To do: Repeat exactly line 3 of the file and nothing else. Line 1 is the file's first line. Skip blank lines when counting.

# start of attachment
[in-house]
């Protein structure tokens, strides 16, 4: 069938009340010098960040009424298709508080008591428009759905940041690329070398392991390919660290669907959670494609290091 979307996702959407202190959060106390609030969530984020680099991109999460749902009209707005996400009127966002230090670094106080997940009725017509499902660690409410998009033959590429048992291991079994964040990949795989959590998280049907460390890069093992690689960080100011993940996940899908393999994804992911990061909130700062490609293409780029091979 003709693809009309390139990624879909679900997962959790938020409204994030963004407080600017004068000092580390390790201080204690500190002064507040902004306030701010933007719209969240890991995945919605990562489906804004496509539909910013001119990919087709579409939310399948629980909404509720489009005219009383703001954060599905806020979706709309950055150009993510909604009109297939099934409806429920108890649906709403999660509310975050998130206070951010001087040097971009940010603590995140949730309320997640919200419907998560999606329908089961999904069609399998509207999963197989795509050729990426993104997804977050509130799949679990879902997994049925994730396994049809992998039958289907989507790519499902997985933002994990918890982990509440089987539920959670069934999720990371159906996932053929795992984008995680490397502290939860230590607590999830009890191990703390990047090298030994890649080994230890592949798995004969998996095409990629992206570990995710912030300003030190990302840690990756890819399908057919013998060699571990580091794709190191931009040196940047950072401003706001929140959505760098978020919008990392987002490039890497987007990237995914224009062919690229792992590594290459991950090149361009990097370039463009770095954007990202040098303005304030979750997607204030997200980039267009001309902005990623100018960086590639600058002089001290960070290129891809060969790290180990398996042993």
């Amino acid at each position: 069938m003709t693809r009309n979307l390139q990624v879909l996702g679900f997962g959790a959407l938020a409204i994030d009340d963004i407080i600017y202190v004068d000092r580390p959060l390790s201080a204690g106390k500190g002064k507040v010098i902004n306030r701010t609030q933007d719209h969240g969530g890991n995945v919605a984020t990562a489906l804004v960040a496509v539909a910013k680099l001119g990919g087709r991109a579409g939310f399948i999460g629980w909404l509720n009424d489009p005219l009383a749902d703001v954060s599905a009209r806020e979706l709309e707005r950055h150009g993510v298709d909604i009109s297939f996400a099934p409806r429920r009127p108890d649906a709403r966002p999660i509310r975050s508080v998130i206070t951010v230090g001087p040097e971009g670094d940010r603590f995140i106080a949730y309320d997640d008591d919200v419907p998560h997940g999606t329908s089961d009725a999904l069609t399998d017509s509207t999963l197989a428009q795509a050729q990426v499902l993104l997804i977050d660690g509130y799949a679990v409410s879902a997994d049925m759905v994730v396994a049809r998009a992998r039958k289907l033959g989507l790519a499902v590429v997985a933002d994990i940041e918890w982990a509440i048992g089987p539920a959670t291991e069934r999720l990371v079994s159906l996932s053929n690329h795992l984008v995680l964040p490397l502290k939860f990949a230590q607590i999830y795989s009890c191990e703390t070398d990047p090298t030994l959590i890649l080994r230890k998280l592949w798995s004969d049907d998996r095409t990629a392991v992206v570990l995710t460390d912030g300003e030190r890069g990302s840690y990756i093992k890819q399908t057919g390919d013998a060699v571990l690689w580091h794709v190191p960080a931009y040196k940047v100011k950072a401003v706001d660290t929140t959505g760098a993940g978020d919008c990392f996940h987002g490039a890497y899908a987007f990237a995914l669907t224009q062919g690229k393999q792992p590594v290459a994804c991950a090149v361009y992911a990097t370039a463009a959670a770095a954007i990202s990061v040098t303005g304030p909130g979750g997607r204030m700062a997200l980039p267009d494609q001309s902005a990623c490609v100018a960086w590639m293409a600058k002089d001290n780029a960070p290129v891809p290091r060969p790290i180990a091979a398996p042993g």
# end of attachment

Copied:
């Amino acid at each position: 069938m003709t693809r009309n979307l390139q990624v879909l996702g679900f997962g959790a959407l938020a409204i994030d009340d963004i407080i600017y202190v004068d000092r580390p959060l390790s201080a204690g106390k500190g002064k507040v010098i902004n306030r701010t609030q933007d719209h969240g969530g890991n995945v919605a984020t990562a489906l804004v960040a496509v539909a910013k680099l001119g990919g087709r991109a579409g939310f399948i999460g629980w909404l509720n009424d489009p005219l009383a749902d703001v954060s599905a009209r806020e979706l709309e707005r950055h150009g993510v298709d909604i009109s297939f996400a099934p409806r429920r009127p108890d649906a709403r966002p999660i509310r975050s508080v998130i206070t951010v230090g001087p040097e971009g670094d940010r603590f995140i106080a949730y309320d997640d008591d919200v419907p998560h997940g999606t329908s089961d009725a999904l069609t399998d017509s509207t999963l197989a428009q795509a050729q990426v499902l993104l997804i977050d660690g509130y799949a679990v409410s879902a997994d049925m759905v994730v396994a049809r998009a992998r039958k289907l033959g989507l790519a499902v590429v997985a933002d994990i940041e918890w982990a509440i048992g089987p539920a959670t291991e069934r999720l990371v079994s159906l996932s053929n690329h795992l984008v995680l964040p490397l502290k939860f990949a230590q607590i999830y795989s009890c191990e703390t070398d990047p090298t030994l959590i890649l080994r230890k998280l592949w798995s004969d049907d998996r095409t990629a392991v992206v570990l995710t460390d912030g300003e030190r890069g990302s840690y990756i093992k890819q399908t057919g390919d013998a060699v571990l690689w580091h794709v190191p960080a931009y040196k940047v100011k950072a401003v706001d660290t929140t959505g760098a993940g978020d919008c990392f996940h987002g490039a890497y899908a987007f990237a995914l669907t224009q062919g690229k393999q792992p590594v290459a994804c991950a090149v361009y992911a990097t370039a463009a959670a770095a954007i990202s990061v040098t303005g304030p909130g979750g997607r204030m700062a997200l980039p267009d494609q001309s902005a990623c490609v100018a960086w590639m293409a600058k002089d001290n780029a960070p290129v891809p290091r060969p790290i180990a091979a398996p042993g």